As a journalist, there are certain topics you simply avoid from time to time. Some of them are simple, like the difference between the words “effect” and “affect,” which still gives me fits as a professional writer. Others are more volatile, such as the powder kegs known as religion and politics.
Unfortunately, the ostrich method — simply sticking your head in the sand so you don't have to deal with the issue — does little to help things, and, by most standards, just makes them worse.
So, in the interest of self-help, I've decided to write an entire series of columns on topics most of us have absolutely no desire to tackle because of their volatility or “ick” factor. Think of it like Mike Rowe's television show “Dirty Jobs,” but instead of wading through sewage or getting kicked by a muddy, angry mule, we'll be discussing today's “dirty” topics.
And, right off the bat, let's start with racism and stereotypes.
First of all, despite what you may or may not have heard, racism is alive and well in America. Yes, 2,000 years after Jesus Christ and more than 40 years after the civil rights movement, people are still being judged by the color of their skin.
When it comes to racism, a large component of the monster is simply stereotyping. We're all guilty of it at some point in our lives, whether we quietly lock our car door as an African-American man walks by or get nervous on a flight because someone of Middle-Eastern descent is sitting nearby.
And while stereotyping is bad — yes, my dear readers, it's still a cultural no-no — we must all recognize there are aggravating factors involved. For example, let's look at that African-American male that caused us to lock our car doors.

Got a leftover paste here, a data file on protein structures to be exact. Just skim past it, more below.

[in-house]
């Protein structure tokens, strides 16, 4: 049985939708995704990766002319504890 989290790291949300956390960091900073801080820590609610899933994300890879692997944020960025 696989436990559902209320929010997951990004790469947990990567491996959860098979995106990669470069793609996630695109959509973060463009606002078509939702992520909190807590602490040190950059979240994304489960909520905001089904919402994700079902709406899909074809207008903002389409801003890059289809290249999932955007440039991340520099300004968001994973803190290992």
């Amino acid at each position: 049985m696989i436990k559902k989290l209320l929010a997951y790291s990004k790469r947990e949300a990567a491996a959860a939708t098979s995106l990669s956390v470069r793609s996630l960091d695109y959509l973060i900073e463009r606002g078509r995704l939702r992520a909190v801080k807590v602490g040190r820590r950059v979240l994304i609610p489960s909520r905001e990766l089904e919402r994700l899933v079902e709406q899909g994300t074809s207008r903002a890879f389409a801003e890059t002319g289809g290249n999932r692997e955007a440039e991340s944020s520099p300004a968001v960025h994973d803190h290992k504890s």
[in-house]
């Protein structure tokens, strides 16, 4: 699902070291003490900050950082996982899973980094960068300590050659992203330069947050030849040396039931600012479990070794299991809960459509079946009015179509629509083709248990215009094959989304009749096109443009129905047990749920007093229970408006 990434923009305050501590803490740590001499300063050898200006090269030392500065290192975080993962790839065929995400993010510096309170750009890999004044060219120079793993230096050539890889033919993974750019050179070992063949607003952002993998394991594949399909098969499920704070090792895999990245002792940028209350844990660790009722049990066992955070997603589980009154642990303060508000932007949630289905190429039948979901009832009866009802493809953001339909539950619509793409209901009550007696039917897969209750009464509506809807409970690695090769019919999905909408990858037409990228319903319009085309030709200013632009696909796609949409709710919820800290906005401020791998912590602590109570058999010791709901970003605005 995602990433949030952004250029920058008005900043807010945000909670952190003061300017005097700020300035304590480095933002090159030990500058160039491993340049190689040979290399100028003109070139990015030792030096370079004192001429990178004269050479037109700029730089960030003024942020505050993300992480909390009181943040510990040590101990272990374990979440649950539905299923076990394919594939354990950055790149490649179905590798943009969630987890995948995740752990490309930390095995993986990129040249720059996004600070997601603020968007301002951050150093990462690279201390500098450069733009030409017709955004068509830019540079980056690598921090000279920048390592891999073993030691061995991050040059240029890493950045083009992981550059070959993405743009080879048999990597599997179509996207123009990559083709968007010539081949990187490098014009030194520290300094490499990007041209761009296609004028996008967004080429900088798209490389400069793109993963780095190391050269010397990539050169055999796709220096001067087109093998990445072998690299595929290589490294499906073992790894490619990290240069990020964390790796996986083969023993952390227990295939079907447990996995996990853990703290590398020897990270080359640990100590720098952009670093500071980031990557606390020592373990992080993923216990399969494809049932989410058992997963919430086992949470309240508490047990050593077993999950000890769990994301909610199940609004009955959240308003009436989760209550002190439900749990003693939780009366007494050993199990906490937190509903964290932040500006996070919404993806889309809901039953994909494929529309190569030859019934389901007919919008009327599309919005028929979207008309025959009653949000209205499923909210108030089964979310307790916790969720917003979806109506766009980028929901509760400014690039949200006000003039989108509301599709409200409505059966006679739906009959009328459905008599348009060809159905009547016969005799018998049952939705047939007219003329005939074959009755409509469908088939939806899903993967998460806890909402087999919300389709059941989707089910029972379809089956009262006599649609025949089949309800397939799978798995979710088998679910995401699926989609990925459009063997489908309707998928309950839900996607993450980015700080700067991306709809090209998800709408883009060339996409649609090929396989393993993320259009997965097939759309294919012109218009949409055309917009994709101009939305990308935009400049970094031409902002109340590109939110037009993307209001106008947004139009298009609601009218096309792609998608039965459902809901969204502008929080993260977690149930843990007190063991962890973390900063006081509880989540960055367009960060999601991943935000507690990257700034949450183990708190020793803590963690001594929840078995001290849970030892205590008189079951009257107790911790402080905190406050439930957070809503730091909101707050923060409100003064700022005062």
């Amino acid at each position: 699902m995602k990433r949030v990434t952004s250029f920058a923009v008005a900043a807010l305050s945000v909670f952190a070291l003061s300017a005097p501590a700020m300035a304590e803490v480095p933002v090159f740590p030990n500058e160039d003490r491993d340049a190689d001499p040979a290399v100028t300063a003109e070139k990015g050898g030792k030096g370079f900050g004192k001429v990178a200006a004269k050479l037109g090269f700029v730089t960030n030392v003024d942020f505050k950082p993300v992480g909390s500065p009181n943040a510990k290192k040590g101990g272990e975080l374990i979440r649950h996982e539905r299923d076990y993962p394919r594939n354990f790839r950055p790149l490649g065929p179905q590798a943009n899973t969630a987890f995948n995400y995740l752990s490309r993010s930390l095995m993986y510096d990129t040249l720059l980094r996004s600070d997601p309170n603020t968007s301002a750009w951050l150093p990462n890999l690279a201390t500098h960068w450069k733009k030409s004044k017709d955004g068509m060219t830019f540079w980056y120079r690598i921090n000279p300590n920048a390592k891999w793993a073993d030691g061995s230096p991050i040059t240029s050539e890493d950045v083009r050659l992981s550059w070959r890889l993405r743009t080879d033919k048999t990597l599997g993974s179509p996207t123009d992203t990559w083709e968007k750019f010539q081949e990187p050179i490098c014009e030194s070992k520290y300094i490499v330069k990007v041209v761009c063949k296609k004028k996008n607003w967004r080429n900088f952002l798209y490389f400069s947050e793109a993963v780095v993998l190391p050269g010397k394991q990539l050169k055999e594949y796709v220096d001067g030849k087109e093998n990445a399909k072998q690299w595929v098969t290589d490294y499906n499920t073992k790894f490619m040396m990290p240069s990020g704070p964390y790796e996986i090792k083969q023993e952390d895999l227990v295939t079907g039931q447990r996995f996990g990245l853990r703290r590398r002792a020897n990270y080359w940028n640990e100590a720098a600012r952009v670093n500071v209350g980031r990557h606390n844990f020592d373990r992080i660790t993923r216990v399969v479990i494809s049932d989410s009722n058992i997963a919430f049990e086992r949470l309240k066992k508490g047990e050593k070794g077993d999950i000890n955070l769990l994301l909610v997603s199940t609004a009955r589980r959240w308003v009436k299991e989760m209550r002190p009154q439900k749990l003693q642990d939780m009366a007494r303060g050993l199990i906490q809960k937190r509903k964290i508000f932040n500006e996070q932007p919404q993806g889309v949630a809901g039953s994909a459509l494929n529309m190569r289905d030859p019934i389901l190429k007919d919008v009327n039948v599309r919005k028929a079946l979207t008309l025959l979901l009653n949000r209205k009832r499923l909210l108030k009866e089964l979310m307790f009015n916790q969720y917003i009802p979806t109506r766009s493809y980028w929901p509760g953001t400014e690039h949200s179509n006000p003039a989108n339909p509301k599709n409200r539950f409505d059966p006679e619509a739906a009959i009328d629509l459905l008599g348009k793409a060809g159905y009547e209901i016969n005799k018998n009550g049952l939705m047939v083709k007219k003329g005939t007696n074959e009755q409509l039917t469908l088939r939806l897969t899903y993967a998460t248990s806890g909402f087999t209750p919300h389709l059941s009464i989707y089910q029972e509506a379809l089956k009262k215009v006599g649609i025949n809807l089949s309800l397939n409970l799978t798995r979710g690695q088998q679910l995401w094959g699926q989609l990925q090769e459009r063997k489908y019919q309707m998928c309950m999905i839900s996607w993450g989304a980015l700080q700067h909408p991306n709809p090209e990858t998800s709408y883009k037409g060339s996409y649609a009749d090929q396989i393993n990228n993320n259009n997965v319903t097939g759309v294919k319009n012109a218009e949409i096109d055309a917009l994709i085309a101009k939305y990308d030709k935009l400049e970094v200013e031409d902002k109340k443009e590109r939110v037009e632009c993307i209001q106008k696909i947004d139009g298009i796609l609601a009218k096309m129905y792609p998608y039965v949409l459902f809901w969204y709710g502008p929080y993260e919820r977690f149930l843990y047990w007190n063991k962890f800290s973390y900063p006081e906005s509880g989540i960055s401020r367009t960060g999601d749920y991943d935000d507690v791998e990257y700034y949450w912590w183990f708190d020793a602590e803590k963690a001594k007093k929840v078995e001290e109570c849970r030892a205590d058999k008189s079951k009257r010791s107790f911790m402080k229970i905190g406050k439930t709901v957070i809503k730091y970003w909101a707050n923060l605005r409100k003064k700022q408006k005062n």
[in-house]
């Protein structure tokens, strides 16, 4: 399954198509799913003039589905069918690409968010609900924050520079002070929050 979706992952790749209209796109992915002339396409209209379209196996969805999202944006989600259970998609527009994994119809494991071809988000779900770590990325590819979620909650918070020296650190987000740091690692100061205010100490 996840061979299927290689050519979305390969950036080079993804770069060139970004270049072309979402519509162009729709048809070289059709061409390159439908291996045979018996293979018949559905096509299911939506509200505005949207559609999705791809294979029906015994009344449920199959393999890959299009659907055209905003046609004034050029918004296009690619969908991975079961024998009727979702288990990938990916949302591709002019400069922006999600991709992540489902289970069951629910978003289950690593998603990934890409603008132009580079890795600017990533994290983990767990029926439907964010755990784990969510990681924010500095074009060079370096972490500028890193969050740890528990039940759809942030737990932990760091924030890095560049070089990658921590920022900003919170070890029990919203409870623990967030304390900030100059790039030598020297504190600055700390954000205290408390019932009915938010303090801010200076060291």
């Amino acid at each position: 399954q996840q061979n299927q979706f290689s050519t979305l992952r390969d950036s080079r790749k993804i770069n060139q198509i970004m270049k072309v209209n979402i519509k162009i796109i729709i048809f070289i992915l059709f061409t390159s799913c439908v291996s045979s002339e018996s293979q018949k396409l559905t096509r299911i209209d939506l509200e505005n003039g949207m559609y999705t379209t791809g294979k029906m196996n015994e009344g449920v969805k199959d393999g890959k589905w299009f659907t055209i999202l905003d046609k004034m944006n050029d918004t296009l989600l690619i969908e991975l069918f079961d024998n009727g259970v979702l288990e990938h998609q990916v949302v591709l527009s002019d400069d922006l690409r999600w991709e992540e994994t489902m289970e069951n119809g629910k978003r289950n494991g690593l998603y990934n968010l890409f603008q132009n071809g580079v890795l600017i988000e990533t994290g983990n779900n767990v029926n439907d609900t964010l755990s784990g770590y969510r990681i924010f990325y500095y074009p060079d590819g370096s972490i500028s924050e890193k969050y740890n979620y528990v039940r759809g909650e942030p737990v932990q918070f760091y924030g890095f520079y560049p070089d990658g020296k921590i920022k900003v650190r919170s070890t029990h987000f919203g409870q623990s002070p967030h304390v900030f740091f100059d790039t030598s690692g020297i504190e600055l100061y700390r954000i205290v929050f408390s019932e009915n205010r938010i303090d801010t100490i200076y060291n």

If the man were older, wearing a suit and carrying a briefcase, how likely do you think we would be to feel threatened? It seems pretty unlikely, right? What if he were younger and dressed like a thug. Yes, a thug, and if you're unfamiliar with what a thug looks like, just watch a few episodes of “Cops” or music videos.
In both cases, we're not necessarily reacting to the person's race, but to what they are wearing and how they are carrying themselves. Take the same situation and make the thug Hispanic. I imagine he would get the same reaction.
In fact, make him Hawaiian. What can I say, it's the most non-threatening race I can think of, and I know what you're already thinking. “Thomas, Hawaiian people can be just as violent as everyone else.” Yes, I know this, but I'm envisioning Rob Schneider's character from “50 First Dates,” so give me a break.
So, we're reacting more to the way people are dressed or carry themselves than we are to the color of their skin or their ethnicity. OK, so maybe not in the airplane situation, but I think we're on the right track here.
The question that arises — and I still don't have a solid answer for — is why people of color choose to reinforce these stereotypes by playing the part, which includes dressing the part. If you're a young, black man and you don't want to be discriminated against, why in the world would you dress like a thug? If you're Hispanic, why dress like a gang banger unless that's how you want people — and law enforcement, for that manner — to perceive you?
In my mind, it's the equivalent of putting on a Burger King uniform and walking in to one of their restaurants, and when a customer asks for assistance you look at them and say, “What, just because I'm wearing this uniform doesn't mean I work here!”
It's downright confusing.
Each race has its own stereotypes and prejudices to overcome. Not all white people live in trailer parks, eat mayonnaise sandwiches and watch “Wheel of Fortune” all day. However, if you're going to run around acting — or dressing — like one of these people, don't act surprised when someone lumps you in with the stereotype you're portraying.
Each of us needs to attempt to be a credit to our race, religion or whatever group we identify with in our lives. There will always be knuckleheads looking to ruin things for others, and while we can't simply gather them all up and airmail them to Antarctica, we certainly don't have to take fashion or cultural tips from them.
In other words, if you don't want people to think you're an idiot, don't wear an idiot's uniform.
Thomas Jenkins is a Herald staff writer. Contact him at 263-7331 ext. 232 or by e-mail at firstname.lastname@example.org